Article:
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Thousands of children, as well as some adults with dementia, have suffered serious and potentially life threatening injuries from laundry detergent poisoning caused by single use pods or capsules, which have been sold without adequate warnings or safety precautions to prevent young children from accessing and placing the packs in their mouths.
LAUNDRY DETERGENT PACK LAWSUITS: Potential product liability lawsuits are being reviewed and evaluated by lawyers for children who have suffered laundry detergent poisoning from pods or packs sold by a number of different manufacturers. Cases are reviewed on a contingency fee basis, which means there are no fees or expenses unless a recovery is received.
OVERVIEW OF LAUNDRY DETERGENT POISONING RISK: Laundry packs are single-load use capsules filled with detergent that are dropped into the washing machine with each load. They are meant to be convenient and less messy, allowing consumers to avoid the need to use measuring cups to determine the appropriate amount of detergent for each load.
Manufacturers have decided to sell laundry packs in packaging that often resembles candy, with many of the pods featuring bright colors and an exterior that is similar in texture and appearance to teething rings or other infant toys.
Since the introduction of laundry detergent pods, poison control centers nationwide have received thousands of calls involving children, as well as adults with dementia, placing the packs in their mouth, often resulting in severe illness and in several cases causing death.
The American Association of Poison Control Centers reported 6,216 exposures were reported in 2012 and that nearly 5,000 children were exposed to some brand of single-use laundry detergent pod in the first half of 2013 alone.
In August 2012, a seven-month-old Florida infant died after consuming one of the pods. The industry says it is currently in the process of developing voluntary safety standards for the pods in order to improve child safety.
In early 2017, a study published in JAMA Ophthalmology warned that there are an increasing number of child eye injuries linked to laundry detergent pods as well.
An article published by Consumer Reports in June 2017 also warned that adults with dementia appeared to be at risk as well.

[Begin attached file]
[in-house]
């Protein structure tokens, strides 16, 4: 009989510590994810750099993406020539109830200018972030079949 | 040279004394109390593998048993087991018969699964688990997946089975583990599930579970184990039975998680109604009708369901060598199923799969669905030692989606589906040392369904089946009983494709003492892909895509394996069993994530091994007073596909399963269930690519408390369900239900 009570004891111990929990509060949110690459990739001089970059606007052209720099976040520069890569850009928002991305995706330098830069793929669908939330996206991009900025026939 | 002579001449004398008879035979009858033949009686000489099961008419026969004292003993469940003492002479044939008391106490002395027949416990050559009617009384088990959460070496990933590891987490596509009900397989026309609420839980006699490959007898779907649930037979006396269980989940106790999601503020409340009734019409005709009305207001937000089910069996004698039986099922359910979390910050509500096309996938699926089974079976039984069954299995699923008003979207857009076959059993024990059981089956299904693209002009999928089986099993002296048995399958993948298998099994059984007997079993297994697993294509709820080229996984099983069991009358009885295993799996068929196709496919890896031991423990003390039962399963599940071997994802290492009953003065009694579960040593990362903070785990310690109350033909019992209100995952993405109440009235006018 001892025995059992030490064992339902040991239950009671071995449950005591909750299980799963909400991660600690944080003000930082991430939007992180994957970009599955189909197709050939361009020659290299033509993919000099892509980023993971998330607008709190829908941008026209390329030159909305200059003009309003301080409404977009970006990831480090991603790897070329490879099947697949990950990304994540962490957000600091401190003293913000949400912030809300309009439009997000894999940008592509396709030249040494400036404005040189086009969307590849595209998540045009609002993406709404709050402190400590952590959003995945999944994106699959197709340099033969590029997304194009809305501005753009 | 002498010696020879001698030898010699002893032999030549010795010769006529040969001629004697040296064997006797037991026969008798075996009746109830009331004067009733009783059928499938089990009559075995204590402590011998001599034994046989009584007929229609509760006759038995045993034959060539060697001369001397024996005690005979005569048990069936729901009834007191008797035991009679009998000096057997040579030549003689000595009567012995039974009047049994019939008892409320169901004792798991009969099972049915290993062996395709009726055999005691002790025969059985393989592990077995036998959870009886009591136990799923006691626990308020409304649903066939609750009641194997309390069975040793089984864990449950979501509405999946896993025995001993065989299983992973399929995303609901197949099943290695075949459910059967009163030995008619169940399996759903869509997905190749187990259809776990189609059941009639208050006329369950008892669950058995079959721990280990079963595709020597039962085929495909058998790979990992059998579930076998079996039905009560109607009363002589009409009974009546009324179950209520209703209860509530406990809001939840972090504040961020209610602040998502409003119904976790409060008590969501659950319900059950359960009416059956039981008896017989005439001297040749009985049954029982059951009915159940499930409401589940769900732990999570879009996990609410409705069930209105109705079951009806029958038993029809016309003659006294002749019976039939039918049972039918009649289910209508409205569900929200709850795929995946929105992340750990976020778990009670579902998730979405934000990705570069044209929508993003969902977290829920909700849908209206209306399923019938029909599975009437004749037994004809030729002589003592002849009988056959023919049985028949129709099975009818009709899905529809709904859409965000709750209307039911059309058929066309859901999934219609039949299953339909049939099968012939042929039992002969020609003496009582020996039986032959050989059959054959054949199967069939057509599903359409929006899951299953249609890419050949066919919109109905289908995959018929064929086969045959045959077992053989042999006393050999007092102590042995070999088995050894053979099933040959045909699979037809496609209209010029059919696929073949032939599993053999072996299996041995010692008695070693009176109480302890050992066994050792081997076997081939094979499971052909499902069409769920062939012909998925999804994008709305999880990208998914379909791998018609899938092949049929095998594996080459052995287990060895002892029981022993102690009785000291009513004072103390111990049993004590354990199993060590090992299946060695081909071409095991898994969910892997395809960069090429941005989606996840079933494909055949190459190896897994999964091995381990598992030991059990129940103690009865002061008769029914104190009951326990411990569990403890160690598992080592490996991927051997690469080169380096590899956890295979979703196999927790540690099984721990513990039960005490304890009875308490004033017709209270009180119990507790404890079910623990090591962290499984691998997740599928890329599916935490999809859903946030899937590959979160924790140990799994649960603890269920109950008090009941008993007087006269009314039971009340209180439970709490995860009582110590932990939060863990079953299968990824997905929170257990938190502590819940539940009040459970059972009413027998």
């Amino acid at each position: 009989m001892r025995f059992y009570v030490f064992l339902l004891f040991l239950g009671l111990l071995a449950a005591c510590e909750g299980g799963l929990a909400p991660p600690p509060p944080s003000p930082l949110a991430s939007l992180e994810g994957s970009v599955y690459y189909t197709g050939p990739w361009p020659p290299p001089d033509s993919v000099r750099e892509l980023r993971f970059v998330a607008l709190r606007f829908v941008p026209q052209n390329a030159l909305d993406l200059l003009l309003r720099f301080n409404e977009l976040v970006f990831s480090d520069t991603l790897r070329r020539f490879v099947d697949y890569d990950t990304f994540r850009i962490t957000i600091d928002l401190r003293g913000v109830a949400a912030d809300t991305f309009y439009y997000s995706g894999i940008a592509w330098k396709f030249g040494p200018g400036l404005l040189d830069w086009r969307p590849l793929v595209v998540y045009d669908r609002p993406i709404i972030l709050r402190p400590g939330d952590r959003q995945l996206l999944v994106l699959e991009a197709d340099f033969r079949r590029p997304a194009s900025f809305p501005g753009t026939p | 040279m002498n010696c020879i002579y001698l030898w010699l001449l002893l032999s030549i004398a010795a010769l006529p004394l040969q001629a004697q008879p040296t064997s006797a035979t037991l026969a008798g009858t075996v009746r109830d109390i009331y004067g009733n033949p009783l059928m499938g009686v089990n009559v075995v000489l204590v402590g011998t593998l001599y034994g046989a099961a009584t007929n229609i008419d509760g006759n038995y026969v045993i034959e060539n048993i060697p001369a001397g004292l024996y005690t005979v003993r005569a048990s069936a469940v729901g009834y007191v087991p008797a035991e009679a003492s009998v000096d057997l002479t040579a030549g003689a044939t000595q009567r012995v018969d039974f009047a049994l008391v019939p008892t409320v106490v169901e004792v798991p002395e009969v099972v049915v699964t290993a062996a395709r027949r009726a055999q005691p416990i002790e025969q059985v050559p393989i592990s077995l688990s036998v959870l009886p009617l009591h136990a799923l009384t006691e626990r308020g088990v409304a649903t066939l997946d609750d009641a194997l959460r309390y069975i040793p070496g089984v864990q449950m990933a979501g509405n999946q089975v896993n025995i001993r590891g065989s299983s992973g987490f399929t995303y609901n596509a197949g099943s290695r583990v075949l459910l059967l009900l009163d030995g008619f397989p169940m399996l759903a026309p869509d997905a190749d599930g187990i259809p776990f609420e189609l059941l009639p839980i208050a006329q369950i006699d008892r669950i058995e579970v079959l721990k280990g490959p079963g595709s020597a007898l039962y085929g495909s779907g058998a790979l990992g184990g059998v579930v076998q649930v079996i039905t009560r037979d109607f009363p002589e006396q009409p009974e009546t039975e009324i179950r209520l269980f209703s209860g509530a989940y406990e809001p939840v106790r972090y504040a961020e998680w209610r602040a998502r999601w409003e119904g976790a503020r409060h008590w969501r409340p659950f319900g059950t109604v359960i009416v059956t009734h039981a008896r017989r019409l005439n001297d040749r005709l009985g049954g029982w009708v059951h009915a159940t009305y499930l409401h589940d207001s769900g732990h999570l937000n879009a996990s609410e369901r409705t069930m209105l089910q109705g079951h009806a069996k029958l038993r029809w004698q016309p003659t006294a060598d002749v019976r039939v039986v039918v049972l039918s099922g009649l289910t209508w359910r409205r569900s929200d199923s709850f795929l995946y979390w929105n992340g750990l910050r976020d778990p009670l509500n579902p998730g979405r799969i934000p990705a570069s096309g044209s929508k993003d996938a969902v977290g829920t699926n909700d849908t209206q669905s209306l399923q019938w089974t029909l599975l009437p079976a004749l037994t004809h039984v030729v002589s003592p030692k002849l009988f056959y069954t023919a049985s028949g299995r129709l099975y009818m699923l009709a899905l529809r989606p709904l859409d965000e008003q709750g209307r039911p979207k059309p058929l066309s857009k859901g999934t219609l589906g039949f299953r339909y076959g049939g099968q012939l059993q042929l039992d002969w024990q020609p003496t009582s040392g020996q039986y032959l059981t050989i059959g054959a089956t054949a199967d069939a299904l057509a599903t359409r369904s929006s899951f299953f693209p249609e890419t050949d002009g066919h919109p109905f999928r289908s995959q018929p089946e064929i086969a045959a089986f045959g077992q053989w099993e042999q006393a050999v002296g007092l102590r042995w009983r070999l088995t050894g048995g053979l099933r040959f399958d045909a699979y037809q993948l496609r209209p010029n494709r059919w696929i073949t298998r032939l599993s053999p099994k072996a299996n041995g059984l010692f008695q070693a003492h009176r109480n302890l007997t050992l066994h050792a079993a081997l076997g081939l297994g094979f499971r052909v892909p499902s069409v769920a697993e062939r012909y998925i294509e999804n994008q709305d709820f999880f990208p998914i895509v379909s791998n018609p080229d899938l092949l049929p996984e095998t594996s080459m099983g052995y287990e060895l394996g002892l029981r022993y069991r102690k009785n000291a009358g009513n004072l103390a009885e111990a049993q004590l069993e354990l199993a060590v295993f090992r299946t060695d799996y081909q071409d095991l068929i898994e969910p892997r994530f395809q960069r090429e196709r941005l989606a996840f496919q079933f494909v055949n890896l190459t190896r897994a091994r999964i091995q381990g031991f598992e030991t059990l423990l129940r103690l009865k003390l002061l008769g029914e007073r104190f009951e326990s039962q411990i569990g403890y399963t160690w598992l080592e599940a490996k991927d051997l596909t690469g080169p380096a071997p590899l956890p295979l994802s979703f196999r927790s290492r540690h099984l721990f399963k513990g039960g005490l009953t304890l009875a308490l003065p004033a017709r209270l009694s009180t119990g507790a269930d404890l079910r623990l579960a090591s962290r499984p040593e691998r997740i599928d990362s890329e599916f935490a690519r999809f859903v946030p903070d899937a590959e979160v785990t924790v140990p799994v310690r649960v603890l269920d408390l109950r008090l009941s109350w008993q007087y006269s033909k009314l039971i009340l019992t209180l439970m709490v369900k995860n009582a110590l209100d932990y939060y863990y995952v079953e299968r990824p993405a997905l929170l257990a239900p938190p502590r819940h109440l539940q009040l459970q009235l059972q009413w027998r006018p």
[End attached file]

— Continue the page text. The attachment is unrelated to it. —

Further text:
Concerns spiked again in early 2018 following dozens of reports of teens intentionally eating laundry pods as part of an internet challenge.
In November 2012, the U.S. Consumer Product Safety Commission (CPSC) issued a laundry detergent pod poisoning safety alert to highlight the poisoning risk for children. The CPSC issued the following recommendations for parents:
- Do not let children handle laundry detergent pods
- Keep detergent pods sealed in their original packaging, and ensure that they are locked up, out of sight and reach of children
- Call Poison Help immediately at 1-800-222-1222 if the packets were swallowed or if exposure to the eye occurred.
New industry standards for laundry pods were announced on September 4, including changes to make the packaging less attractive to young children, make the materials harder to tear open or chew on, and coating the pods with bitter flavoring designed to deter children from continuing to try to bite into them. However, critics have called for the CPSC to enact tougher, mandatory standards.
As a result of their unsafe design, children have suffered injuries and death due to exposure to laundry detergent pods. A number of individuals throughout the United States are now pursuing compensation through a laundry detergent pod lawsuit as a result of the manufacturers’ failure to properly design these detergent pods.
Tags: Laundry Detergent Pod